where I<SUB>i<SUB> denotes the individual ionic currents of the model.
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where I<sub>i</sub> denotes the individual ionic currents of the model.
 
A reduced version of the Hodgkin-Huxley model was proposed by Richard FitzHugh and is now known
 
as the [[FitzHugh-Nagumo model]].
 
   
 
==Ionic Current Characterization==
 
==Ionic Current Characterization==
 
The current flowing through the ion channels is mathematically represented by the following equation:
 
The current flowing through the ion channels is mathematically represented by the following equation:
   
<math>{I}_{i}(V_m,t)= {g_i} (V_m - E_i).</math>
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<math>{I}_{i}(V_m,t)= (V_m - E_i) {g_i}\;</math>
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where <math>E_i</math> is the [[reversal potential]] of the ''i''-th ion channel.
   
 
In voltage-gated ion channels, the channel conductance g<SUB>i</SUB> is a function of both time and voltage (g<SUB>n</SUB>(t,V) in the figure), while in leak channels g<SUB>i</SUB> is a constant (g<SUB>L</SUB> in the figure). The current generated by ion pumps is dependent on the ionic species specific to that pump. The following sections will describe these formulations in more detail.
 
In voltage-gated ion channels, the channel conductance g<SUB>i</SUB> is a function of both time and voltage (g<SUB>n</SUB>(t,V) in the figure), while in leak channels g<SUB>i</SUB> is a constant (g<SUB>L</SUB> in the figure). The current generated by ion pumps is dependent on the ionic species specific to that pump. The following sections will describe these formulations in more detail.
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where <math>\phi</math> and <math>\chi</math> are gating variables for activation and inactivation, respectively, representing the fraction of the maximum conductance available at any given time and voltage. <math>\bar{g}_n</math> is the maximal value of the conductance. <math>\alpha</math> and <math>\beta</math> are constants and <math>\tau_{\phi}</math> and <math>\tau_{\chi}</math> are the time constants for activation and inactivation, respectively. <math>\phi_{\infty}</math> and <math>\chi_{\infty}</math> are the steady state values for activation and inactivation, respectively, and are usually represented by Boltzmann equations as functions of <math>V_m</math>.
 
where <math>\phi</math> and <math>\chi</math> are gating variables for activation and inactivation, respectively, representing the fraction of the maximum conductance available at any given time and voltage. <math>\bar{g}_n</math> is the maximal value of the conductance. <math>\alpha</math> and <math>\beta</math> are constants and <math>\tau_{\phi}</math> and <math>\tau_{\chi}</math> are the time constants for activation and inactivation, respectively. <math>\phi_{\infty}</math> and <math>\chi_{\infty}</math> are the steady state values for activation and inactivation, respectively, and are usually represented by Boltzmann equations as functions of <math>V_m</math>.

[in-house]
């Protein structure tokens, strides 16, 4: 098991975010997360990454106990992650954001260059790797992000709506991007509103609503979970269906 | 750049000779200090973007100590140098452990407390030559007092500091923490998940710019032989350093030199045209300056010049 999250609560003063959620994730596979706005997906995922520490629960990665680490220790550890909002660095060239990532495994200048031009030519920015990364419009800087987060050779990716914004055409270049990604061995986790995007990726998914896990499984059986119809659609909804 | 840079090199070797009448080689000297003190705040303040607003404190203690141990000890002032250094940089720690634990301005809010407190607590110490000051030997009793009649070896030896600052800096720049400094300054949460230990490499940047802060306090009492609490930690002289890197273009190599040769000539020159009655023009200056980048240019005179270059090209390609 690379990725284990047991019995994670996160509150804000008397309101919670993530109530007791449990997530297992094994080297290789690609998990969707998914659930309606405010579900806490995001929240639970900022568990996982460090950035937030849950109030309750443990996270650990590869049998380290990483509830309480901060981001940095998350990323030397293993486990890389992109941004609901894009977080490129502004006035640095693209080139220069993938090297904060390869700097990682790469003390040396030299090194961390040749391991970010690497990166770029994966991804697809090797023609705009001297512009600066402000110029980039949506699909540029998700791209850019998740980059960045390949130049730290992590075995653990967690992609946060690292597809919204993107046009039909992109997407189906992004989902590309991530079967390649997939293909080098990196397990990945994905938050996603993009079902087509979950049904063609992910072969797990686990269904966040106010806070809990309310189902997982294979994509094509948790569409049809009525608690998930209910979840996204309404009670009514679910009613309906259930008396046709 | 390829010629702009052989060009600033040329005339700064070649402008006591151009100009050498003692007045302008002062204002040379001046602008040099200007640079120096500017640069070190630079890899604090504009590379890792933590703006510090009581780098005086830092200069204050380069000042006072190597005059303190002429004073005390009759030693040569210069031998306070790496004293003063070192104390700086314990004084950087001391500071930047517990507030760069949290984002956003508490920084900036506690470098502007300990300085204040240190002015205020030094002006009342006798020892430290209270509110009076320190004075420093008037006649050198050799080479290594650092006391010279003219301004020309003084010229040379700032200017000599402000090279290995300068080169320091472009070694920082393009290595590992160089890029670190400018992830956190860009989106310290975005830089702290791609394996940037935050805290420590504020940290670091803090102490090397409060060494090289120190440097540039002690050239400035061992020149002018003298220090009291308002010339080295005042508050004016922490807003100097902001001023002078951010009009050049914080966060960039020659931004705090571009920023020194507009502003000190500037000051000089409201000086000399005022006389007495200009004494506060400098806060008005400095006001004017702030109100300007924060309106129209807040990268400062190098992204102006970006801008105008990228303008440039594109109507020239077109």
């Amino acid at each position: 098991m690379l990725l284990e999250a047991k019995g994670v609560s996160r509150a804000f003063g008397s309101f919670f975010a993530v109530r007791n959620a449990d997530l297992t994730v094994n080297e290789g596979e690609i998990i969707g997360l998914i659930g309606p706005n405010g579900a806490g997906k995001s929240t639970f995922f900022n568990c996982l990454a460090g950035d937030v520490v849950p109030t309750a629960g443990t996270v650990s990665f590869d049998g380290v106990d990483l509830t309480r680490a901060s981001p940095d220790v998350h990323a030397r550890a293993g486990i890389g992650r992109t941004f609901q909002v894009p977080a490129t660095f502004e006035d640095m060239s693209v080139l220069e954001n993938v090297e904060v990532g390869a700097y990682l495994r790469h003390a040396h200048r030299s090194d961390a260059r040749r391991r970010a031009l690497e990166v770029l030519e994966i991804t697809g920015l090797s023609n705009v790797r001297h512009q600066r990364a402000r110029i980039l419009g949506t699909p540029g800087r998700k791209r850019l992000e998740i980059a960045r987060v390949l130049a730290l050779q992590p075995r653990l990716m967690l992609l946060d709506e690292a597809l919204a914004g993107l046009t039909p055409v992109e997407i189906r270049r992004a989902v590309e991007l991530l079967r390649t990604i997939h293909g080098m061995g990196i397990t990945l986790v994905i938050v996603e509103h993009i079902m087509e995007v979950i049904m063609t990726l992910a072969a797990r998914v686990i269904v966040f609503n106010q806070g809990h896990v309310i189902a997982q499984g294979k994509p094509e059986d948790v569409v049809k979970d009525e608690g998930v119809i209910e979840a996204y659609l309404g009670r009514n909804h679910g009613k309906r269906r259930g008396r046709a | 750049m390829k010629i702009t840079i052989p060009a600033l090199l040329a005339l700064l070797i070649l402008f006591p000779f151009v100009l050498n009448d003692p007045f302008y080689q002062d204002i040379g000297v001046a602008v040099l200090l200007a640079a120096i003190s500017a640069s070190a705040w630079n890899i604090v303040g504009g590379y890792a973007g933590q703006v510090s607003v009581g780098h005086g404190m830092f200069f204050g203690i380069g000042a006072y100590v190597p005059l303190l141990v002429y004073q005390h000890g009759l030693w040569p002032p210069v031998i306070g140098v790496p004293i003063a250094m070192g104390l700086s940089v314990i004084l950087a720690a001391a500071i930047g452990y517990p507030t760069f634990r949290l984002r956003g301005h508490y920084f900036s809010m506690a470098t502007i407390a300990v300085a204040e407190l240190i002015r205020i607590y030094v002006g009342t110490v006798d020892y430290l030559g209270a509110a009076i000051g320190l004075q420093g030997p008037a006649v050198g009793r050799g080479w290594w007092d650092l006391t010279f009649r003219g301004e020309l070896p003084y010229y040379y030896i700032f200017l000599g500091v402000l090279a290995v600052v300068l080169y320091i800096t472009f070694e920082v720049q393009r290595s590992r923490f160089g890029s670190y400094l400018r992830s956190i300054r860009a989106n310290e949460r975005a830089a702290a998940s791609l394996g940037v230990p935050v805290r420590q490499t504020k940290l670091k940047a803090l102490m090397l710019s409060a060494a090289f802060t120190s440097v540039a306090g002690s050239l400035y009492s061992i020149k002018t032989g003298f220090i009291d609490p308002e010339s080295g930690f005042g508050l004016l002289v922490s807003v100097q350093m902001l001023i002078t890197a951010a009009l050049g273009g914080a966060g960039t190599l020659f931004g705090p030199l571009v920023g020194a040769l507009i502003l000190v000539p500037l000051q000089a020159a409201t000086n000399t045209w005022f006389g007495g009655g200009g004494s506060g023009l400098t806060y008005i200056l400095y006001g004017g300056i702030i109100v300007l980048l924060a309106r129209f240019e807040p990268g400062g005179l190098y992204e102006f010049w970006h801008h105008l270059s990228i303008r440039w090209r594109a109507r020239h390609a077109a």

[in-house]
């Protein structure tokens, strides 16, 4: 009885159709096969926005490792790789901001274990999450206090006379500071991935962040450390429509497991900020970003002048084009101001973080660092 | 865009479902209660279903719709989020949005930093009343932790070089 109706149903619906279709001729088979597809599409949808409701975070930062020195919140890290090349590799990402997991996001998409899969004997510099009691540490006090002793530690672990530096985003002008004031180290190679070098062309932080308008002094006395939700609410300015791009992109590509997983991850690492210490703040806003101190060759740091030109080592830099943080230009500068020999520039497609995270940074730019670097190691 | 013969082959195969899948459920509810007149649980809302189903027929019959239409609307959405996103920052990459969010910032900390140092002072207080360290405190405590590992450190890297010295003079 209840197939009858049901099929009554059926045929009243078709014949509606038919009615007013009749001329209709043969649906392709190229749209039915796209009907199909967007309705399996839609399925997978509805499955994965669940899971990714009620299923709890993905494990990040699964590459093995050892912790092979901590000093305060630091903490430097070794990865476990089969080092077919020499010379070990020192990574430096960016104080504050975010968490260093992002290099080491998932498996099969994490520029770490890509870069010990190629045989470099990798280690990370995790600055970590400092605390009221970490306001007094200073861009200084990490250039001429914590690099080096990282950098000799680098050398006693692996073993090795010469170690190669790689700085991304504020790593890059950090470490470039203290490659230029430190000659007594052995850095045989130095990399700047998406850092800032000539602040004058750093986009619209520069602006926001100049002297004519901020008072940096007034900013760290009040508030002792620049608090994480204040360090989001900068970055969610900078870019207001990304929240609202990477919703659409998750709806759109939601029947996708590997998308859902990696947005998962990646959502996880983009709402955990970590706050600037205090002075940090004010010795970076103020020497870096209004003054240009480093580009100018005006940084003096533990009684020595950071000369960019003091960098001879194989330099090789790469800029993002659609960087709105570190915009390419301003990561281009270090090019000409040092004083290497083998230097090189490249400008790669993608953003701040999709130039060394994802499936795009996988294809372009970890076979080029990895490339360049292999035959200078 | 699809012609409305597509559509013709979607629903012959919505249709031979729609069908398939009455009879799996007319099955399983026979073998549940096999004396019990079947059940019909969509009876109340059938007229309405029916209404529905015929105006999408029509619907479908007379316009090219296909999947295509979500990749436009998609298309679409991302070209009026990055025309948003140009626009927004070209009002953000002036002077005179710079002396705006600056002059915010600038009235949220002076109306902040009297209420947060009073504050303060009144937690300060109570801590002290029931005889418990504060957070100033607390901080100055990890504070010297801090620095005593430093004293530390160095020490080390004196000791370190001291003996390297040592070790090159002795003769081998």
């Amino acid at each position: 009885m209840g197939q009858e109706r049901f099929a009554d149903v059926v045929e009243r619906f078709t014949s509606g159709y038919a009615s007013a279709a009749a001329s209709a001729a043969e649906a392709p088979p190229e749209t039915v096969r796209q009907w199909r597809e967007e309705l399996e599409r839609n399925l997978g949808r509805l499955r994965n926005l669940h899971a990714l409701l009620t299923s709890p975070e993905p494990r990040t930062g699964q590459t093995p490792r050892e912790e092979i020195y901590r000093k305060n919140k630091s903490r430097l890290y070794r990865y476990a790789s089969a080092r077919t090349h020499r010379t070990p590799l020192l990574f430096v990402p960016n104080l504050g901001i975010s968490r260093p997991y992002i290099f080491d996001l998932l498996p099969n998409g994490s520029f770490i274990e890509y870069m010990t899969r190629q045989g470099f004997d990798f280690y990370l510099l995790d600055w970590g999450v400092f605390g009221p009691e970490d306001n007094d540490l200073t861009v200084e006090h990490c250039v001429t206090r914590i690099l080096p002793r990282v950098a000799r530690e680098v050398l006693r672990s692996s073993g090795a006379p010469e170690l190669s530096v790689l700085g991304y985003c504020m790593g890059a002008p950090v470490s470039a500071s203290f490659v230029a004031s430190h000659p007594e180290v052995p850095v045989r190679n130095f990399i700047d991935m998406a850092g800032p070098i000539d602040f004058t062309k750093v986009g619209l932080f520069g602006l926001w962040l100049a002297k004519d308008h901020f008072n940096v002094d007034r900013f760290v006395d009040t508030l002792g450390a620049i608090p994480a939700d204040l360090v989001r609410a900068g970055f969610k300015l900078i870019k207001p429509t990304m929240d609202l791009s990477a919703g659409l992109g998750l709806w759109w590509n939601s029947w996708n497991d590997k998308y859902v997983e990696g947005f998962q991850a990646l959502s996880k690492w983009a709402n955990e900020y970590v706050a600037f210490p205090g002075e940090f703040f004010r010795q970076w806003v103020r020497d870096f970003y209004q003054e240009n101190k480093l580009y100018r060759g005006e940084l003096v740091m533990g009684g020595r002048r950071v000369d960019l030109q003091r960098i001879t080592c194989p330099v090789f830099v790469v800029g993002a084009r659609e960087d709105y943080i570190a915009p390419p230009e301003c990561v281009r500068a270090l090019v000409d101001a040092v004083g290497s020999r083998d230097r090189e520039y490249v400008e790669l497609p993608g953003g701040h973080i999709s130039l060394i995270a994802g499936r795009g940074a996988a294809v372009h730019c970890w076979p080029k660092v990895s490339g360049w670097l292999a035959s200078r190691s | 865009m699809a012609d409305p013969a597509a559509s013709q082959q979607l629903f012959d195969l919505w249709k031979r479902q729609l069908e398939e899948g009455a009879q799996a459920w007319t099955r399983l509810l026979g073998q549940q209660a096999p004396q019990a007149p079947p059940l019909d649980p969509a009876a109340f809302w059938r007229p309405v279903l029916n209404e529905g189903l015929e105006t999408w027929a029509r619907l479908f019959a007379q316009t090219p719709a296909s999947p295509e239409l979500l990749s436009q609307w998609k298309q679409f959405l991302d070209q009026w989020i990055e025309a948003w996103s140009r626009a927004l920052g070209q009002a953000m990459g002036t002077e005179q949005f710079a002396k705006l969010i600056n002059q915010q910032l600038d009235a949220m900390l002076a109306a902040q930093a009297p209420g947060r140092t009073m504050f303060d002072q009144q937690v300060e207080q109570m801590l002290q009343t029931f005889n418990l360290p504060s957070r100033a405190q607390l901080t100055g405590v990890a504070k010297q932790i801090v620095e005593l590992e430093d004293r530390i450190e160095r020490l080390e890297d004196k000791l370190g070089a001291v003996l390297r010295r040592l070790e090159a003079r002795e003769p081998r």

In order to characterize voltage-gated channels, the equations will be fit to voltage-clamp data. For a derivation of the Hodgkin-Huxley equations under voltage-clamp see {{ref|JohnstonAndWu}}. Briefly, when the membrane potential is held at a constant value (i.e., voltage-clamp), for each value of the membrane potential the nonlinear gating equations reduce to linear differential equations of the form:
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In order to characterize voltage-gated channels, the equations will be fit to voltage-clamp data. For a derivation of the Hodgkin-Huxley equations under voltage-clamp see.{{ref|JohnstonAndWu}} Briefly, when the membrane potential is held at a constant value (i.e., voltage-clamp), for each value of the membrane potential the nonlinear gating equations reduce to linear differential equations of the form:
   
 
<math>\phi(t) = \phi_{0} - [ (\phi_{0}-\phi_{\infty})(1 - e^{-t/\tau_{\phi}})] </math>
 
<math>\phi(t) = \phi_{0} - [ (\phi_{0}-\phi_{\infty})(1 - e^{-t/\tau_{\phi}})] </math>
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<math>I_{n}(t)=\bar{g}_{n} \phi^{\alpha} \chi^{\beta} (V_{m}-E_{n})</math>.
 
<math>I_{n}(t)=\bar{g}_{n} \phi^{\alpha} \chi^{\beta} (V_{m}-E_{n})</math>.
   
The [[Levenberg-Marquardt algorithm]] {{ref|Marquardt}}{{ref|Levenberg}}, a modified [[Gauss-Newton algorithm]], is often used to fit these equations to voltage-clamp data.
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The [[Levenberg-Marquardt algorithm]],{{ref|Marquardt}}{{ref|Levenberg}} a modified [[Gauss-Newton algorithm]], is often used to fit these equations to voltage-clamp data.
   
 
===Leak Channels===
 
===Leak Channels===
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===Pumps and Exchangers===
 
===Pumps and Exchangers===
The membrane potential depends upon the maintenance of ionic concentration gradients across it. The maintenance of these concentration gradients requires active transport of ionic species. The sodium-potassium and sodium-calcium exchangers are the best known of these. Some of the basic properties of the Na/Ca exchanger have already been well-established: the stoichiometry of exchange is 3 Na<SUP>+</SUP>:1 Ca<SUP>2+</SUP> and the exchanger is electrogenic and voltage-sensitive. The Na/K exchanger has also been described in detail {{ref|Hille}}.